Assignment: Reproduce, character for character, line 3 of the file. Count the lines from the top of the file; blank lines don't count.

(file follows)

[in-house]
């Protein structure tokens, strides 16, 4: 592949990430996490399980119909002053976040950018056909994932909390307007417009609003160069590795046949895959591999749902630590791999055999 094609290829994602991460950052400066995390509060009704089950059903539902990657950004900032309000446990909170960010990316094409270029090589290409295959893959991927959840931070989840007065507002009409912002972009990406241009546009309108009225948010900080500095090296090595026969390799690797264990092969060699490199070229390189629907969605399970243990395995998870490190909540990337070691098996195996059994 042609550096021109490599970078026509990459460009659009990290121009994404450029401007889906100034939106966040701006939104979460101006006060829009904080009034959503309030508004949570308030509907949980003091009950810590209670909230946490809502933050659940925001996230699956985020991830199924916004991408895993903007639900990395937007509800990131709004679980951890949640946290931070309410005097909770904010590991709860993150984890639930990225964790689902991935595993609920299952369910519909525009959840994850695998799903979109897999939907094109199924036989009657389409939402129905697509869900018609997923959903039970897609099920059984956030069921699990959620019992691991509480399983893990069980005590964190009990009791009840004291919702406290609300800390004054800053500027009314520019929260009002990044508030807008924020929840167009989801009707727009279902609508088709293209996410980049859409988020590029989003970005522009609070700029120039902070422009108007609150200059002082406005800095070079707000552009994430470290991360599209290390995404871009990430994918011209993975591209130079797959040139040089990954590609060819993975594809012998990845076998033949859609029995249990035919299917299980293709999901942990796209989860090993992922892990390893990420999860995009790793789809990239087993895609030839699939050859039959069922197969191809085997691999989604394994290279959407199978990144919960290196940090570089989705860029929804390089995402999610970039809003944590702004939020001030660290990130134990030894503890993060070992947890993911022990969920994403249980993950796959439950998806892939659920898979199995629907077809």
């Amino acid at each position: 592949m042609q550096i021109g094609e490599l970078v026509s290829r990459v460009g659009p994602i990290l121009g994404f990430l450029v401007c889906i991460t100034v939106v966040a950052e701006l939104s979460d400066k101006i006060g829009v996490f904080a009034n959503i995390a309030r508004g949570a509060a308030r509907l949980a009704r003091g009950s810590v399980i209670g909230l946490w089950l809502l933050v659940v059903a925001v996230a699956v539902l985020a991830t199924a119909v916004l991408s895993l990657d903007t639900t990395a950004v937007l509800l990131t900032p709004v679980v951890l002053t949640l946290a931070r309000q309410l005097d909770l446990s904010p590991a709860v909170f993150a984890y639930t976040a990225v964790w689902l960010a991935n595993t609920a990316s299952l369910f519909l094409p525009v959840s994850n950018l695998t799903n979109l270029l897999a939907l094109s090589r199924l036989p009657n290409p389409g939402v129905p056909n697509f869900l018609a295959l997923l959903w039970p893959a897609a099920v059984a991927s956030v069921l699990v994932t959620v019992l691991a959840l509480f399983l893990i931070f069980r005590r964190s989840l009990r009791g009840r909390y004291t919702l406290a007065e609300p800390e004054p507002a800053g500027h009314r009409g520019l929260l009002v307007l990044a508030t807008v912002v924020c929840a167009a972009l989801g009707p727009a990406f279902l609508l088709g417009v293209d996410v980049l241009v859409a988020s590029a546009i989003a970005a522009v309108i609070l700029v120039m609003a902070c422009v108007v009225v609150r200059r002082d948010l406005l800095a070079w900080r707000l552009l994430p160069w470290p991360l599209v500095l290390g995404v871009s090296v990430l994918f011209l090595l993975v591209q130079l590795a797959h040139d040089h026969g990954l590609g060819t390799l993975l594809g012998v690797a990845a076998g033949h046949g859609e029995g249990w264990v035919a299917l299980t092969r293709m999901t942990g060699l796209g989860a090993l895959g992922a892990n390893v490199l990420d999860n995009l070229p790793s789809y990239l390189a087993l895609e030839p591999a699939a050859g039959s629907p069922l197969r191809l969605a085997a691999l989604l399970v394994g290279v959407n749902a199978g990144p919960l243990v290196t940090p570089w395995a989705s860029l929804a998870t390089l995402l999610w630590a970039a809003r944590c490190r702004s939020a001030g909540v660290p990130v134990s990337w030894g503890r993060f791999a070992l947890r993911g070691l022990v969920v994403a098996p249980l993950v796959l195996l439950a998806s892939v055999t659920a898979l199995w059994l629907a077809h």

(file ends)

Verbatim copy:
């Amino acid at each position: 592949m042609q550096i021109g094609e490599l970078v026509s290829r990459v460009g659009p994602i990290l121009g994404f990430l450029v401007c889906i991460t100034v939106v966040a950052e701006l939104s979460d400066k101006i006060g829009v996490f904080a009034n959503i995390a309030r508004g949570a509060a308030r509907l949980a009704r003091g009950s810590v399980i209670g909230l946490w089950l809502l933050v659940v059903a925001v996230a699956v539902l985020a991830t199924a119909v916004l991408s895993l990657d903007t639900t990395a950004v937007l509800l990131t900032p709004v679980v951890l002053t949640l946290a931070r309000q309410l005097d909770l446990s904010p590991a709860v909170f993150a984890y639930t976040a990225v964790w689902l960010a991935n595993t609920a990316s299952l369910f519909l094409p525009v959840s994850n950018l695998t799903n979109l270029l897999a939907l094109s090589r199924l036989p009657n290409p389409g939402v129905p056909n697509f869900l018609a295959l997923l959903w039970p893959a897609a099920v059984a991927s956030v069921l699990v994932t959620v019992l691991a959840l509480f399983l893990i931070f069980r005590r964190s989840l009990r009791g009840r909390y004291t919702l406290a007065e609300p800390e004054p507002a800053g500027h009314r009409g520019l929260l009002v307007l990044a508030t807008v912002v924020c929840a167009a972009l989801g009707p727009a990406f279902l609508l088709g417009v293209d996410v980049l241009v859409a988020s590029a546009i989003a970005a522009v309108i609070l700029v120039m609003a902070c422009v108007v009225v609150r200059r002082d948010l406005l800095a070079w900080r707000l552009l994430p160069w470290p991360l599209v500095l290390g995404v871009s090296v990430l994918f011209l090595l993975v591209q130079l590795a797959h040139d040089h026969g990954l590609g060819t390799l993975l594809g012998v690797a990845a076998g033949h046949g859609e029995g249990w264990v035919a299917l299980t092969r293709m999901t942990g060699l796209g989860a090993l895959g992922a892990n390893v490199l990420d999860n995009l070229p790793s789809y990239l390189a087993l895609e030839p591999a699939a050859g039959s629907p069922l197969r191809l969605a085997a691999l989604l399970v394994g290279v959407n749902a199978g990144p919960l243990v290196t940090p570089w395995a989705s860029l929804a998870t390089l995402l999610w630590a970039a809003r944590c490190r702004s939020a001030g909540v660290p990130v134990s990337w030894g503890r993060f791999a070992l947890r993911g070691l022990v969920v994403a098996p249980l993950v796959l195996l439950a998806s892939v055999t659920a898979l199995w059994l629907a077809h």